I love all of your ideas and I have quite enjoyed reading your plans.
I am sure you have already read the pamphlet regarding tropical agriculture from ECHO, it showcases many of your aforementioned ideas.
I love that you plan on growing and using azolla. I, too, am a huge fan. The azolla that I grew extremely successfully in my pond was completely devastated by invading frogs. If i get azolla again ever, which I may because it was well-loved by my rabbits, I will keep a seed amount in reserve in case of predators again.
What I have switched over to in my ponds is water hyacinth, which is eaten fairly well by the rabbits, though they wont even consider eating the roots of it. It also grows extremely well here in West Florida and is not nearly as invasive as it is made out to be. Its also easy to harvest and carry to the rabbits and has an excellent protein rating. But you already knew that.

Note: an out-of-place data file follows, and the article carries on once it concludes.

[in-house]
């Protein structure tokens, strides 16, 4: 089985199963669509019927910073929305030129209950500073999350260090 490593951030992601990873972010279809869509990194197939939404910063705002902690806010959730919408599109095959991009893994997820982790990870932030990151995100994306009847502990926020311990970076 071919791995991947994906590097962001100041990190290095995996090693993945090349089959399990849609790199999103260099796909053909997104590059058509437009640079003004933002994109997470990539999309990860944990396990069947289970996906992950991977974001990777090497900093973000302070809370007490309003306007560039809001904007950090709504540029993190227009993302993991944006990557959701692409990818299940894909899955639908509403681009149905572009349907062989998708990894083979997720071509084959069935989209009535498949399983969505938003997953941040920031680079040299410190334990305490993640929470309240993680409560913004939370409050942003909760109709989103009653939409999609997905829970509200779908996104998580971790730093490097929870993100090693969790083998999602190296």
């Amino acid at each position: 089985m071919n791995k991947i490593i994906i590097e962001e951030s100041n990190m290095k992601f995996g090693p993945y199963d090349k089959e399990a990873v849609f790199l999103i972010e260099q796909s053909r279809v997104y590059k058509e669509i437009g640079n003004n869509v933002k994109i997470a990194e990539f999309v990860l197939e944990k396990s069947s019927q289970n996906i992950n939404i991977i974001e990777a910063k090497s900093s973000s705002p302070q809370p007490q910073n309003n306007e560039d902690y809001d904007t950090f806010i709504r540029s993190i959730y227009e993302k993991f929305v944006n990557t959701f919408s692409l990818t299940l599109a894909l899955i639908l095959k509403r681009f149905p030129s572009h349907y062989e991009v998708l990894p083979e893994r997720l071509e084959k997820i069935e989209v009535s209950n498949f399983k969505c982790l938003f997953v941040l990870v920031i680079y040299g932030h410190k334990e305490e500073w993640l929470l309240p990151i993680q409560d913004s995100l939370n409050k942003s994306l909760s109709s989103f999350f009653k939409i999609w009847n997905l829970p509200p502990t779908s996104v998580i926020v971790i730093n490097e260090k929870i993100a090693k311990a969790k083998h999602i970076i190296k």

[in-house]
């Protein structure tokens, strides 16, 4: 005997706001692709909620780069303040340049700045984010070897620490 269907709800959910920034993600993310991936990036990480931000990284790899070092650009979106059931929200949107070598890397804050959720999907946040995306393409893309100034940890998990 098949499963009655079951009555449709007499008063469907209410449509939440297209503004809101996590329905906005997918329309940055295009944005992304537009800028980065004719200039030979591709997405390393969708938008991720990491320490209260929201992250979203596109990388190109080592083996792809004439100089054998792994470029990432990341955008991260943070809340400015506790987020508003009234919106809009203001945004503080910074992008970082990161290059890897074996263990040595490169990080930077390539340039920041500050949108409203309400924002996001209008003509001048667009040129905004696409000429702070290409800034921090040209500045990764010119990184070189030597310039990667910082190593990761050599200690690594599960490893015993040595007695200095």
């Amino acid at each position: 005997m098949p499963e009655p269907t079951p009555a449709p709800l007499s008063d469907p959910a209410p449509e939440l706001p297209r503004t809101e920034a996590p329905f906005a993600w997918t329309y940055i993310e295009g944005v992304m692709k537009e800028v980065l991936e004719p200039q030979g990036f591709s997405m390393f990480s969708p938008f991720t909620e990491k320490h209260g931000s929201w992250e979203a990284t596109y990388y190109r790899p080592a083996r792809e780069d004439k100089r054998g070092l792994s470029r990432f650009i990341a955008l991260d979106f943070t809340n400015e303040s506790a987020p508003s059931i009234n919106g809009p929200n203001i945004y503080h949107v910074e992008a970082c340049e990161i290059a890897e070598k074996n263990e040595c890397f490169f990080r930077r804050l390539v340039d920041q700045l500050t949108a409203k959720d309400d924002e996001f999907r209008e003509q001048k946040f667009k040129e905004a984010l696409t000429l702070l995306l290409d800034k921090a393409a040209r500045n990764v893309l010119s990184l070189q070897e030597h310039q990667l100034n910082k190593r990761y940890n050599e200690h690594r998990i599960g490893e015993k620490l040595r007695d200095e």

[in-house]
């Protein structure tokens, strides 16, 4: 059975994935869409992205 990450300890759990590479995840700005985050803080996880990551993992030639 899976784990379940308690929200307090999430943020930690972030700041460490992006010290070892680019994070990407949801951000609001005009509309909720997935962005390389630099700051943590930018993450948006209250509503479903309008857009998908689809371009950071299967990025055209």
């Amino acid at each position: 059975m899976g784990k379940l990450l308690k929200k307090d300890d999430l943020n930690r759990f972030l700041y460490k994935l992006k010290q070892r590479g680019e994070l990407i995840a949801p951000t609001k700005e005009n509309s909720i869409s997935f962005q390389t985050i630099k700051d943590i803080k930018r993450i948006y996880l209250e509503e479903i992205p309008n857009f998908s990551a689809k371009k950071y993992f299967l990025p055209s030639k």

As on your planned property, roughage here is pretty easy to acquire. I too grow sugar cane, and deal with mineral poor soils. The seaweed idea is a great one. I may have to start doing that myself! I recently acquired some elephant grass, it seems to be as nutritious or perhaps moreso than corn, but I understand you may want the corn for its human/chicken value also. Have you considered sorghum or kefir? Both are grown quite a bit here, sorghum doubling as a molasses source. Not sure if that would be better than sugarcane at all, since its so easy to grow and the others would require planting regularly. But would certainly add to diversity.
I grow a lot of different types of gingers, which have roughage value for my rabbits and a great deal of edibilty and medicinal uses for humans. My favorites are cardamom ginger and shell ginger (Alpinia zerumbet), the latter of which is considered a superfood and called "Langkawas na pula" in its native Phillipines. Maybe your wife has heard of it! It thrives with no care and near full shade and would pair well with any banana ventures.
I also grow, eat, and feed to rabbits cannas, which taste great but are heavy feeders. These might be a pond edge plant which can grow a decent starchy tuber to compete with your cassavas. The tubers do need to be cooked first also, but lack the cyanide. Cannas also have a variety of beautiful flowers which may have cut value or potted plant resale value for your booth.
I cant wait to see pictures.